Racism

Racism   Reference library

D. Ryan Gray

The Oxford Companion To Archaeology (2 ed.)

Reference type:
Subject Reference
Current Version:
2012
Subject:
Archaeology
Length:
1,126 words

...in material remains, were interpreted as representing distinct ethnic and racial groups in the present, often for explicitly nationalistic purposes. This tendency is best (and most notoriously) illustrated through the work of the early-twentieth-century German archaeologist Gustaf Kossinna, who claimed that Germanic peoples, as the true descendents of the Aryan race, had been responsible for a far-ranging civilizing process, bringing culture to the world through their migrations from a German homeland to Greece and the Near East. Race and Racism in Contemporary...

Ethnic Interpretation

Ethnic Interpretation   Reference library

Philip Duke

The Oxford Companion To Archaeology (2 ed.)

Reference type:
Subject Reference
Current Version:
2012
Subject:
Archaeology
Length:
1,933 words

...on the same archaeological record, depending on whether a particular museum is state- or locally oriented. [ See also Ancient Pueblo Culture ; Binford, Lewis ; Childe, V. Gordon ; Culture Historical Theory ; Cuzco ; Darwinian Theory ; Ethnoarchaeology ; Germany ; Kossinna, Gustaf ; Political Uses of Archaeology ; Processual Theory ; Trigger, Bruce . ] Ben-Yehuda , Nachman . Sacrificing Truth: Archaeology and the Myth of Masada , 2002. Childe, V. Gordon . The Danube in Prehistory , 1929. Isajiw, W. W. “Definitions of Ethnicity.” Ethnicity ...

Speech and Language

Speech and Language   Reference library

Steven Mithen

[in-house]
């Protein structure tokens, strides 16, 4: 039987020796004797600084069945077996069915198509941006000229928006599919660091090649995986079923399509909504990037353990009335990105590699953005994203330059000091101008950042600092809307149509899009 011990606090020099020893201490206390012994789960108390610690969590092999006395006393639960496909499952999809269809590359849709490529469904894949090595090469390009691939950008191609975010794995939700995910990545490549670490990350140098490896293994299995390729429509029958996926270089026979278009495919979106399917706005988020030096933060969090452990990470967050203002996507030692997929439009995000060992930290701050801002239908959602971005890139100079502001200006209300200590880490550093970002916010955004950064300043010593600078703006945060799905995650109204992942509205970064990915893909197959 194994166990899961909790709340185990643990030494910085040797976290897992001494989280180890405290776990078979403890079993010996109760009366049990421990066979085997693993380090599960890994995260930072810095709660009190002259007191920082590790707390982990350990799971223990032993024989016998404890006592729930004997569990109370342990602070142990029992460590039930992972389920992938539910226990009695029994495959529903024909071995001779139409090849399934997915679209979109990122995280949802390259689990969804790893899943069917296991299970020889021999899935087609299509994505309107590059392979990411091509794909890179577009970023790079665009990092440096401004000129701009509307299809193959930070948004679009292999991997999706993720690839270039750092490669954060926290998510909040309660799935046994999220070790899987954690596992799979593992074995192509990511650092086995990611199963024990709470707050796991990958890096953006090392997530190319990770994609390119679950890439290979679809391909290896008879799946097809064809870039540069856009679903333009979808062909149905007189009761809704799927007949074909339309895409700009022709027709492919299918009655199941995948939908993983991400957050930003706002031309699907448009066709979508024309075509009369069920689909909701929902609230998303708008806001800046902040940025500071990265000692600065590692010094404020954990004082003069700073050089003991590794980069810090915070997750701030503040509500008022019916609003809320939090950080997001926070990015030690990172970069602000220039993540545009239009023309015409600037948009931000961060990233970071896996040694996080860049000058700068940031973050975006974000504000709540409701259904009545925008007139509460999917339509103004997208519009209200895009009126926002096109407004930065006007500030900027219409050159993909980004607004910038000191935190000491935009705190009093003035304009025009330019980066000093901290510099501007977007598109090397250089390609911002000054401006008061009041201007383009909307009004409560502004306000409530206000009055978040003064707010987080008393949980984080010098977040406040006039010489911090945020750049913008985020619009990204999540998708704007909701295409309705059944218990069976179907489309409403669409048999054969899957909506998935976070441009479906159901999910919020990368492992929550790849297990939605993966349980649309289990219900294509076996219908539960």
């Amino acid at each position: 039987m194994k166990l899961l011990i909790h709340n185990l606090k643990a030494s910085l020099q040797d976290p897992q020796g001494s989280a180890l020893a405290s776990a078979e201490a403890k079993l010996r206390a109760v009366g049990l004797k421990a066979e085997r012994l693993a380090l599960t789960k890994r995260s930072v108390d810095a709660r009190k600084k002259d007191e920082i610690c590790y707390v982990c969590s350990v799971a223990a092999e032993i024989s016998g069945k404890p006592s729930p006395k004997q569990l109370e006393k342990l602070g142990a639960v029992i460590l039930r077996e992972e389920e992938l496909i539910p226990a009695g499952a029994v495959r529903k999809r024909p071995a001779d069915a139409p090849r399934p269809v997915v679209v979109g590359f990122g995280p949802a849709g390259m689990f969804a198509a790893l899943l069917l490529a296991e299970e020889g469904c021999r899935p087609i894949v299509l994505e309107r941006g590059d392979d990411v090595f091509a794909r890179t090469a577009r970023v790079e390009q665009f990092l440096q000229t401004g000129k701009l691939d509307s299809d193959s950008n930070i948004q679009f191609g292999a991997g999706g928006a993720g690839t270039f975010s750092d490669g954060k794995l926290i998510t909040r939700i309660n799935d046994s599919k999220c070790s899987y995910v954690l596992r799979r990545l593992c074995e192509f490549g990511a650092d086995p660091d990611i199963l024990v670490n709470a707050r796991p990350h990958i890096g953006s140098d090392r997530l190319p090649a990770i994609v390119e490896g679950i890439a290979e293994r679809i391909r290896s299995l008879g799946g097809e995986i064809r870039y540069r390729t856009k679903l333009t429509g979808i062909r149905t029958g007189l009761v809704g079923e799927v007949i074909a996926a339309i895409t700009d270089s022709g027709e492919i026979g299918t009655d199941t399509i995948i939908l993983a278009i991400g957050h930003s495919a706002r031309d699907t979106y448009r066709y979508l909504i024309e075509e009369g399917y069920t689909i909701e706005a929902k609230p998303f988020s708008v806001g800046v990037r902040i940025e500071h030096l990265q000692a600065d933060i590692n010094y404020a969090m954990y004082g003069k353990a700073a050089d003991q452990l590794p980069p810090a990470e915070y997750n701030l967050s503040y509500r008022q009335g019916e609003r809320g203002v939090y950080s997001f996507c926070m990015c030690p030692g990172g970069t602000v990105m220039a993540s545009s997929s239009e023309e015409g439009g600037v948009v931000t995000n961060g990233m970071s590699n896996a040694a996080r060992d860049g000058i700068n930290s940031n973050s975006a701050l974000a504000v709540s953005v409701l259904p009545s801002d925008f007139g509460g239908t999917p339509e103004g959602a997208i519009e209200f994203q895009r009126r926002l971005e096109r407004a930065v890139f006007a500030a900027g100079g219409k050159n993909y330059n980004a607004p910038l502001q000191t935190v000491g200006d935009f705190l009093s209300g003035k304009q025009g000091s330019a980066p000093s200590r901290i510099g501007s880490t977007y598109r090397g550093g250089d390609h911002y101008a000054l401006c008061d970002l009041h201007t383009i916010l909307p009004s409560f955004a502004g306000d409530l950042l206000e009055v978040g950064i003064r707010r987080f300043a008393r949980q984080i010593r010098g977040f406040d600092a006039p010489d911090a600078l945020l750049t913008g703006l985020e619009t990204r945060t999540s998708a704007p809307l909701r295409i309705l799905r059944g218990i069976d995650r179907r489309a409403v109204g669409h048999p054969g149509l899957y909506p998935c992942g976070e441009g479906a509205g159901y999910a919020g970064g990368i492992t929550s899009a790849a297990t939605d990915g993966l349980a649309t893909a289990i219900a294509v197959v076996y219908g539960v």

The Oxford Companion To Archaeology (2 ed.)

Reference type:
Subject Reference
Current Version:
2012
Subject:
Archaeology
Length:
2,659 words

...to contribute to this field by using the distribution of archaeological cultures to propose patterns of migrations and invasions by ethnic groups, who were assumed to have their own language. Hitler and the National Socialists exploited work of this kind, such as that of Gustaf Kossinna, to legitimize their own political agenda. Not surprisingly, in the postwar years archaeologists shied away from the study of language dispersal. This neglect was exacerbated by the decreased concern with migration and invasion as explanations in archaeology that occurred...

Germani and Germanic Migrations

Germani and Germanic Migrations   Reference library

Guy Halsall

The Oxford Companion To Archaeology (2 ed.)

Reference type:
Subject Reference
Current Version:
2012
Subject:
Archaeology
Length:
2,270 words

...and twentieth centuries these ideas took a significant turn when German scholars used concepts of language and of the relationships between archaeological cultures and peoples or even nations to claim a historical dominance for Germanic peoples, culture, and civilization. Gustaf Kossinna ( 1858–1931 ) is the man most famously associated with this movement. The Nazis adopted these ideas with gusto but they did not invent them. Nor have post-Nazi archaeologists entirely abandoned some of their foundational notions. The idea of a really existing Germanic...

Nationalism

Nationalism   Reference library

Carsten Paludan-Müller and Margarita Díaz-Andreu

The Oxford Companion To Archaeology (2 ed.)

Reference type:
Subject Reference
Current Version:
2012
Subject:
Archaeology
Length:
2,667 words

...internationally recognized borders. In Italy, the fascists “edited” and made use of the Roman imperial past in their project to modernize Italy and to resurrect it to a new imperial status modeled upon Rome’s Mediterranean empire. In Germany, the work of the archaeologist Gustaf Kossinna went hand in hand with the geopolitical understanding of the need for Germany to expand into a wider “Lebensraum” that could be demonstrated by archaeology to be historically German and, according to that logic, a natural claim. The end of World War II brought about a geopolitical...